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Abbey Woodcock: “We need to be drivers; What I mean by that is that we need to be people who make things happen, not people who things happen to”

Anxiety is a completely normal and acceptable feeling right now. For freelancers especially, there’s so much uncertainty in the normal day-to-day that is just exacerbated in today’s business climate. One thing that I have been telling my clients is that as business owners, we need to be drivers. And what I mean by that is […]

Anxiety is a completely normal and acceptable feeling right now. For freelancers especially, there’s so much uncertainty in the normal day-to-day that is just exacerbated in today’s business climate. One thing that I have been telling my clients is that as business owners, we need to be drivers. And what I mean by that is that we need to be people who make things happen, not people who things happen to.


As a part of my series about how to be great at closing sales without seeming pushy, obnoxious, or salesy, I had the pleasure of interviewing Abbey Woodcock.

Abbey Woodcock has been a direct response copywriter since 7th grade when she wrote a 30-page sales letter asking her crush to the dance. Since then, she’s converted better… writing sales pages and emails you’ve probably read from some of the biggest names online.

Now, she teaches the business side of creative freelancing including setting up systems to grow a freelancing business and building out an in-house content team that seamlessly “gets” your voice.

She’s also a chainsaw instructor and mom to 2 awesome kiddos in Upstate NY.


Thank you for doing this with us! Before we dig in, our readers would like to learn a bit more about you. Can you tell us the “backstory” about what brought you to this career path?

I’ve been in marketing and copywriting for about 12 years now. About 5 years ago, I discovered that most freelancers focused on getting really great at their craft but weren’t so good at the “business side” of their business.

This includes finding and closing clients. Most creative freelancers had no idea how to systematically find potential clients and what to do once they connected. I developed the Socratic Close sales system, a way to have a “sales call” that’s tremendously valuable to the potential client and positions you as an authority — even if you have less experience, no samples, or case studies to share.

Can you share with our readers the most interesting or amusing story that occured to you in your career so far? Can you share the lesson or take away you took out of that story?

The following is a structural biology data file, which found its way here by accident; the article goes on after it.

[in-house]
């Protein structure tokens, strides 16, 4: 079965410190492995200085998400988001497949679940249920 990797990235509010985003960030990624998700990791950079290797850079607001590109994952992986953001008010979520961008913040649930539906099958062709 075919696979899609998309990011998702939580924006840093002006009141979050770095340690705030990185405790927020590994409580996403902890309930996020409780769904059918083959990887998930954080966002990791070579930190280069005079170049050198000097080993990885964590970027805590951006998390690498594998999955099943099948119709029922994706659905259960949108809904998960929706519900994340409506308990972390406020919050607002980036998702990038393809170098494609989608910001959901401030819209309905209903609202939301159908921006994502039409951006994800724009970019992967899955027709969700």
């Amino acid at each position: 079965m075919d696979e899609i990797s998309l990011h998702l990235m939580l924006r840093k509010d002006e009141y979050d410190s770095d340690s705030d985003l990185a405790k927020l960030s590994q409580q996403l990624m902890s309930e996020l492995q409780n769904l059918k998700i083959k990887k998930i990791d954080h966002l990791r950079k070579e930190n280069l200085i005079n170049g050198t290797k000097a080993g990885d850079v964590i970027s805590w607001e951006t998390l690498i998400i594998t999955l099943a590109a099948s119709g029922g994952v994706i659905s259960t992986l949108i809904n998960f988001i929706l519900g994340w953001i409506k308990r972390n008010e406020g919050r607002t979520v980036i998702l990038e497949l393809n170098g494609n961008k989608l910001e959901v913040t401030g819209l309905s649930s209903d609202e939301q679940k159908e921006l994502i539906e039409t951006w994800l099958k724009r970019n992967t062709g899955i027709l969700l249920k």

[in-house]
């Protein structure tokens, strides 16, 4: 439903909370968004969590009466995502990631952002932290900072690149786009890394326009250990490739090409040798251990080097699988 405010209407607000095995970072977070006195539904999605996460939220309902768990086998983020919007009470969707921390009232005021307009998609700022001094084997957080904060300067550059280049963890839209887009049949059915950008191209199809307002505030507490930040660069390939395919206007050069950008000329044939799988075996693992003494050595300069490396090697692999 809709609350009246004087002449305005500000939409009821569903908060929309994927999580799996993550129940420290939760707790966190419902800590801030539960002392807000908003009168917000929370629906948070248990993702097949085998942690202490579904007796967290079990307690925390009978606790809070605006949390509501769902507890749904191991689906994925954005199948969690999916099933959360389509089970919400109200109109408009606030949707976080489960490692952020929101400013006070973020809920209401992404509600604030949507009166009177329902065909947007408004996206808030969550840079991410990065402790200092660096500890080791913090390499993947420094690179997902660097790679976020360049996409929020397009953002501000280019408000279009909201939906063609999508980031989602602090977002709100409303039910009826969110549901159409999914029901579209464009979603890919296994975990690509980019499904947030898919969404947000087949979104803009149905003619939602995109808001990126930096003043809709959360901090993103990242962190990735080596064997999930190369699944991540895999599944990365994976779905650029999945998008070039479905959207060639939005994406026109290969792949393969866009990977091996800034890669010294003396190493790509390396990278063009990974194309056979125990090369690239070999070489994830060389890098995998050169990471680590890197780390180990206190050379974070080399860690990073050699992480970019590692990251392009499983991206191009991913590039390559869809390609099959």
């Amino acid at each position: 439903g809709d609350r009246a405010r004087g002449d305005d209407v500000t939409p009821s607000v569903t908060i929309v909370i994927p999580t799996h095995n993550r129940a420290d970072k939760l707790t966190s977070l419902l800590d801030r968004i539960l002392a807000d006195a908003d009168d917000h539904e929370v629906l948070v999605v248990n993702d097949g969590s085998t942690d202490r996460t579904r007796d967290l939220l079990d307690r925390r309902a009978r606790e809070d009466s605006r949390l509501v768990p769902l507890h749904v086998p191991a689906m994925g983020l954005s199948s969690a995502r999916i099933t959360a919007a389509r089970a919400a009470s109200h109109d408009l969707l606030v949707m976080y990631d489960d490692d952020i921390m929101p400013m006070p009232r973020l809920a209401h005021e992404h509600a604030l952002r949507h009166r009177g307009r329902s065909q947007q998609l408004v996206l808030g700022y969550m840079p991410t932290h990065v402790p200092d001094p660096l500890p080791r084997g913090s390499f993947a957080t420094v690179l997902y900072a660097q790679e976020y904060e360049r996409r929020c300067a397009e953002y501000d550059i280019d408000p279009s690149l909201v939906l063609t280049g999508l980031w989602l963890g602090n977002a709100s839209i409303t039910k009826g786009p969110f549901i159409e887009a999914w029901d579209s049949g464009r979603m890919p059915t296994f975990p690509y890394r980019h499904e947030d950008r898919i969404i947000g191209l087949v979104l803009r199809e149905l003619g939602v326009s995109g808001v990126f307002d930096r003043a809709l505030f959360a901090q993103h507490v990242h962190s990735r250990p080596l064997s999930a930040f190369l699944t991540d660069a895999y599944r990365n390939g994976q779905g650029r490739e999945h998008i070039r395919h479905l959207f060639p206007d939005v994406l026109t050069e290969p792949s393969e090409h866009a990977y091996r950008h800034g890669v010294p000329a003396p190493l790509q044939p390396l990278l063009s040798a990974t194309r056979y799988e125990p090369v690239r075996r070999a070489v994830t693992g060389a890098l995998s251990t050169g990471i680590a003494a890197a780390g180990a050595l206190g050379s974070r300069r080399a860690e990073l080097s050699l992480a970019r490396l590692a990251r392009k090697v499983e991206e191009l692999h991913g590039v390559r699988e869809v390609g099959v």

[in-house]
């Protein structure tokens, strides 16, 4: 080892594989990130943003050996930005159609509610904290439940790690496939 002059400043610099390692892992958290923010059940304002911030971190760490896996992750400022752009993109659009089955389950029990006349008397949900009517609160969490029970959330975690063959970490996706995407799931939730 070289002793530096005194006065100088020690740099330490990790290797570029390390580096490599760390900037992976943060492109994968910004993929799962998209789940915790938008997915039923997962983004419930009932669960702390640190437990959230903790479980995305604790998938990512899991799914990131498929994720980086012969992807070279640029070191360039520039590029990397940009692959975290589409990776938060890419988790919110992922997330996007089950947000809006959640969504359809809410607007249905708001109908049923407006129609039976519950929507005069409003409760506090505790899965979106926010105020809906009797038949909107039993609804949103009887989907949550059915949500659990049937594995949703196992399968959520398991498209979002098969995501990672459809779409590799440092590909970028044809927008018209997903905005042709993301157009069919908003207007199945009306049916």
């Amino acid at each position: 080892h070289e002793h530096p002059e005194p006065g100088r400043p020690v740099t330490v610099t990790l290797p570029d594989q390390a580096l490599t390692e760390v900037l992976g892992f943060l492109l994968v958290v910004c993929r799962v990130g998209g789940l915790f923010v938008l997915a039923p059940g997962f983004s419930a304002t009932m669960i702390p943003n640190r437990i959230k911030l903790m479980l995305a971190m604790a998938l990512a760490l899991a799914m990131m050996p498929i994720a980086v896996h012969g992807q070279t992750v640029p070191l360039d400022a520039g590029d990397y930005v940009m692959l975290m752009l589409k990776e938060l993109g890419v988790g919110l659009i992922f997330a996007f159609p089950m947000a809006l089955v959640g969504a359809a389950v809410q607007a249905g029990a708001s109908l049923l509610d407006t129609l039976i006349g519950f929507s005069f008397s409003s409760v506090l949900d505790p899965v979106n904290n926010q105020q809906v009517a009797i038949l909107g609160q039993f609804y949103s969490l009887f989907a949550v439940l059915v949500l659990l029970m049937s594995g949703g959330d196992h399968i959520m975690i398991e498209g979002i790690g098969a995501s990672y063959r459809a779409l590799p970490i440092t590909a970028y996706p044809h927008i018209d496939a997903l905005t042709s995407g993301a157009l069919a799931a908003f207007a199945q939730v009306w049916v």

A couple of years ago, I became a client rather than a freelancer and saw the “other side” of sales calls. I had calls with about a dozen copywriters. That really showed me how poorly most freelancers were at closing deals.

I’d been where they were many times and would have killed for a client to tell me why I didn’t land the gig. So that was the start of my sales training.

I put together a list of seemingly simple pieces of advice like “have a professional email address” and “be on time to the call.”

It was fascinating to me that so many people were missing these basic fundamentals.

Are you working on any exciting new projects now? How do you think that will help people?

There’s a lot of confusing and conflicting information out there for freelancers right now, especially when it comes to COVID-19, the government stimulus package, and other benefits. We’ve created a comprehensive guide for freelancers about all the government and non-profit benefits freelancers may qualify for. We break down each benefit — what it is, how to know if you qualify, and how to get it.

We’re updating it daily and giving it to freelancers for free so that they can be informed. Our mission has always been making creativity sustainable and now more than ever that is a critical mission.

Also, after working with hundreds of freelancers over the past 5 years, I’ve created a methodology for freelancers to “go pro” in their business. We work with freelancers who want to step up their business game when it comes to the legal, financial, and operations parts of their business. We take freelancers through a 5-part assessment and then shore up those areas through a 6-month program.

None of us are able to achieve success without some help along the way. Is there a particular person who you are grateful towards who helped get you to where you are? Can you share a story about that?

In my life, nobody has had a bigger effect on my business than Kevin Rogers of copychief.com. Kevin helped me discover what it is I love to do and build a freelancing career from that. He has an amazing talent for finding the “hidden talents” in freelancers and then illuminating the path to building a career from those talents.

He’s always been a huge cheerleader for me and central to my success. I’d highly recommend a conversation with Kevin for anyone that isn’t sure if they have the chops or the experience for success in freelancing. He’ll shine a light on talents and skills you took for granted or didn’t even know you had.

Let’s shift a bit to what is happening today in the broader world. Many people have become anxious from the dramatic jolts of the news cycle. The fears related to the COVID-19 pandemic have understandably heightened a sense of uncertainty and loneliness. From your experience, what are a few ideas that we can use to effectively offer support to our families and loved ones who are feeling anxious? Can you explain?

Anxiety is a completely normal and acceptable feeling right now. For freelancers especially, there’s so much uncertainty in the normal day-to-day that is just exacerbated in today’s business climate. One thing that I have been telling my clients is that as business owners, we need to be drivers. And what I mean by that is that we need to be people who make things happen, not people who things happen to.